Whatever it costs, let’s get on the job. We cannot track down all mentally ill men. There are too many of them. There are already 200 million firearms floating around the nation. Very hard to control. That ship has sailed. Plus, it really is true: guns don’t kill people. People kill people.

But guards at the doors and in the halls — guards like the TSA at the airports only armed — that’s simple and direct. We just have to do something and this seems like the most direct route to safer children and schools.

What do we have to lose? Newtown cannot ever happen again. Gun control is not the answer, unless they can make a weapon that cannot be fired by someone who has failed the Minnesota Multiphasic Personality Inventory — and is not in uniform. So, guards are the simple answer and I like simple answers.

But there is a lot more to be said. We talk a lot about how much we love our children and how much we want them to be safe and loved. At least some of us talk a lot about that.

But, do we really love our children?

If we really loved our children, would we bring three out of four of our black children into single parent homes, where their chances of a happy, fulfilled life without incarceration are greatly reduced? If we really loved out children, would we bring about one third of all white children into single parent homes?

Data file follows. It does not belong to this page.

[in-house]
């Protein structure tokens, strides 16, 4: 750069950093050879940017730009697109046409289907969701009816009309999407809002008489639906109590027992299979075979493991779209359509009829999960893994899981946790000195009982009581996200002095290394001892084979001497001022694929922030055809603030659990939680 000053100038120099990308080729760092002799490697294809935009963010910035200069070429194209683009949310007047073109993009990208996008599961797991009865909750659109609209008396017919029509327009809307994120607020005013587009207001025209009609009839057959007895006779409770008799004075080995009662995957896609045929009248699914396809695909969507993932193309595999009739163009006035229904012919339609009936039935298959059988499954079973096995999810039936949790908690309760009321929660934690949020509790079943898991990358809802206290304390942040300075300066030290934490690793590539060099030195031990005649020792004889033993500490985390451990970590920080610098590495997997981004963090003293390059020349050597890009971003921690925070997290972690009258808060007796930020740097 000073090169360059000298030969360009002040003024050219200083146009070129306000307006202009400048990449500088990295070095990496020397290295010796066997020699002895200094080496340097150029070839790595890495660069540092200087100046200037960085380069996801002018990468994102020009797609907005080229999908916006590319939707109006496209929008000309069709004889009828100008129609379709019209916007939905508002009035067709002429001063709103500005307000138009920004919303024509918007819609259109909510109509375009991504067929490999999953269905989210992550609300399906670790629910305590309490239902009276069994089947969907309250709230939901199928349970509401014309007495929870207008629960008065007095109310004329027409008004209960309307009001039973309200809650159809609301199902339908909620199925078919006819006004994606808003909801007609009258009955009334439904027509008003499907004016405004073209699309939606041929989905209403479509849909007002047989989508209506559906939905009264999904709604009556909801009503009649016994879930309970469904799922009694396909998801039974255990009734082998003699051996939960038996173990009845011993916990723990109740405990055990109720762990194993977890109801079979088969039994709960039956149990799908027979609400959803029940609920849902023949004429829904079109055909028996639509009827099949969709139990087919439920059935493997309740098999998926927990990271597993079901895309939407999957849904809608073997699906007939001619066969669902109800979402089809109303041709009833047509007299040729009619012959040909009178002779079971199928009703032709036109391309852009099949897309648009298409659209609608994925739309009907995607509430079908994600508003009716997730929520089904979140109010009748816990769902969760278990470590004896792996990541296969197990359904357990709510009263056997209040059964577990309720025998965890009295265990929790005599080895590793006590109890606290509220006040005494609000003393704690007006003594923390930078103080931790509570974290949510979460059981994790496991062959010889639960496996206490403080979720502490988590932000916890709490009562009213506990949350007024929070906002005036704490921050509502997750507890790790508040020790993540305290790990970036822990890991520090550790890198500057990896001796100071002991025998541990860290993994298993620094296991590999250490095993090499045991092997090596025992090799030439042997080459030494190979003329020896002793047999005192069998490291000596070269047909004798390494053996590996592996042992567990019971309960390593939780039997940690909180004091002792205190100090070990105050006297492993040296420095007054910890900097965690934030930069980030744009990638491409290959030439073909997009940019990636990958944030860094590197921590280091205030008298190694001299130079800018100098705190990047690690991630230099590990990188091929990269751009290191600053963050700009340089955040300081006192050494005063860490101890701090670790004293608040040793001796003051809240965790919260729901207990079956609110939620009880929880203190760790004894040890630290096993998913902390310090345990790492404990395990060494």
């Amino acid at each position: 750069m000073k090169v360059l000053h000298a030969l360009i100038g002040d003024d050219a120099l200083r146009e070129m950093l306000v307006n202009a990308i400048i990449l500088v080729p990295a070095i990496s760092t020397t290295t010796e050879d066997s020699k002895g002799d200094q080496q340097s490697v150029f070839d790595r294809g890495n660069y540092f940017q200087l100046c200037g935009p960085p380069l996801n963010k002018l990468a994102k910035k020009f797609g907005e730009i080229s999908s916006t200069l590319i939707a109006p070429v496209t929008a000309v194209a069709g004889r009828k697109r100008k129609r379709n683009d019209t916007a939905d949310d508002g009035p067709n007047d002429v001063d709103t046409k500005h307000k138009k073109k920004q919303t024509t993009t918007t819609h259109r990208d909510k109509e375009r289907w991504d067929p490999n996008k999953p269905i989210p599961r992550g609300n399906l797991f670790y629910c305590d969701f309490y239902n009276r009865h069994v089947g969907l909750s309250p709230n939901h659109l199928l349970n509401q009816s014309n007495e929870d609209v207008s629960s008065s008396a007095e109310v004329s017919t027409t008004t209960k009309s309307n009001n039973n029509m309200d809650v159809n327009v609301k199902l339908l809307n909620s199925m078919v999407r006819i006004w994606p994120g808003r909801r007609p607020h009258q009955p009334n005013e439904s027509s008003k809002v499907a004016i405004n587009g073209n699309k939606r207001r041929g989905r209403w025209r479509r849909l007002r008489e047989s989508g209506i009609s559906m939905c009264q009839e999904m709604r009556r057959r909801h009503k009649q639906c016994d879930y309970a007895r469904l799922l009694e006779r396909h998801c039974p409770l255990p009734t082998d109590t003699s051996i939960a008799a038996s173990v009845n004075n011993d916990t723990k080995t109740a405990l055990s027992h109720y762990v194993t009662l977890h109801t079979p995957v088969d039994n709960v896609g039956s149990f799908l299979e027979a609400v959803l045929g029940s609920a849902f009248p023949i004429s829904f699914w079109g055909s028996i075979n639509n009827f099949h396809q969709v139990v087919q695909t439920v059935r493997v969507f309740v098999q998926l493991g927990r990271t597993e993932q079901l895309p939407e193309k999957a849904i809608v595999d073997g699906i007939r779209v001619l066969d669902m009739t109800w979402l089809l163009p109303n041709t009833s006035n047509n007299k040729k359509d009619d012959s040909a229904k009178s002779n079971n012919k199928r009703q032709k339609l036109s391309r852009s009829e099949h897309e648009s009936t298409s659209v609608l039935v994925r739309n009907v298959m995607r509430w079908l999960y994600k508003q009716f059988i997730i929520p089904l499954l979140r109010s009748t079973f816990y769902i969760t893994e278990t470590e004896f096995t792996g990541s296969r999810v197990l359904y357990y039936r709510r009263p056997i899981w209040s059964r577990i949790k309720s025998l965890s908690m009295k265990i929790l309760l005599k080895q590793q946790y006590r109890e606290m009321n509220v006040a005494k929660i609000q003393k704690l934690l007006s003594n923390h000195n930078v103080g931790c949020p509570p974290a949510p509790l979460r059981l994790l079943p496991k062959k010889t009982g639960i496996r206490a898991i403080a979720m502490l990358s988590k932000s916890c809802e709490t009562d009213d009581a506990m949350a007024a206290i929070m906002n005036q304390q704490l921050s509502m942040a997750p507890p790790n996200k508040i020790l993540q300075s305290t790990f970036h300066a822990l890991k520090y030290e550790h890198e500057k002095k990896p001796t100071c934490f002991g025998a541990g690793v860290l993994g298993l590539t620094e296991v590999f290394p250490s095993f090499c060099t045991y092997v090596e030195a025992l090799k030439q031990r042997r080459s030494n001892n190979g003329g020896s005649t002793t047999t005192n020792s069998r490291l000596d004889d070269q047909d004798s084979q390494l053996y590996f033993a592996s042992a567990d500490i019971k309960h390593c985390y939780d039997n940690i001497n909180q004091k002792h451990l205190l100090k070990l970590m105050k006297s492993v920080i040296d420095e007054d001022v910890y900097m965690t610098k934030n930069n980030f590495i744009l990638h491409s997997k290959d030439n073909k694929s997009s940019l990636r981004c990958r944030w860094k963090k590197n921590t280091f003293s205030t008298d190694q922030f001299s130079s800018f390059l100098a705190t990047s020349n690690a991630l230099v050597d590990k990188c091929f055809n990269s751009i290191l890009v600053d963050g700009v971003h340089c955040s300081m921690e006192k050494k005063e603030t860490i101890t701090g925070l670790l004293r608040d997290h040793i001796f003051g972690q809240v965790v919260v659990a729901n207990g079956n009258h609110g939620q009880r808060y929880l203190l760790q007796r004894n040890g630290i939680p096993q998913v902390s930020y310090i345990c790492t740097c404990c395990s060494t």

If we really loved our children, would we kill roughly three thousand a day of our children in the womb, as totally innocent souls?

Most of the members of my family and many of my closest friends are liberal Democrats. They talk a great deal about how much they love their kids and kids in general. They spend immense amounts to send them to private schools and psychiatrists. We buy them psychoactive meds to keep them from flipping out. Believe me, I know a lot about that one.

But then why do our liberal friends and relatives think it’s imperative to allow unlimited abortion, which by definition is the killing of an innocent child? Where did that immense dichotomy, that Orwellian doublethink, come from in the minds of the pro-abortion crowd?

I keep thinking that at least half of all of the unborn babies aborted are little women. That means at least 525,000 women killed each year by abortion. And the pro-aborts complain about a GOP “War on Women”? Isn’t there a “War on Children” going on right now? Isn’t it being waged by the very same people who talk the loudest about wanting to protect children?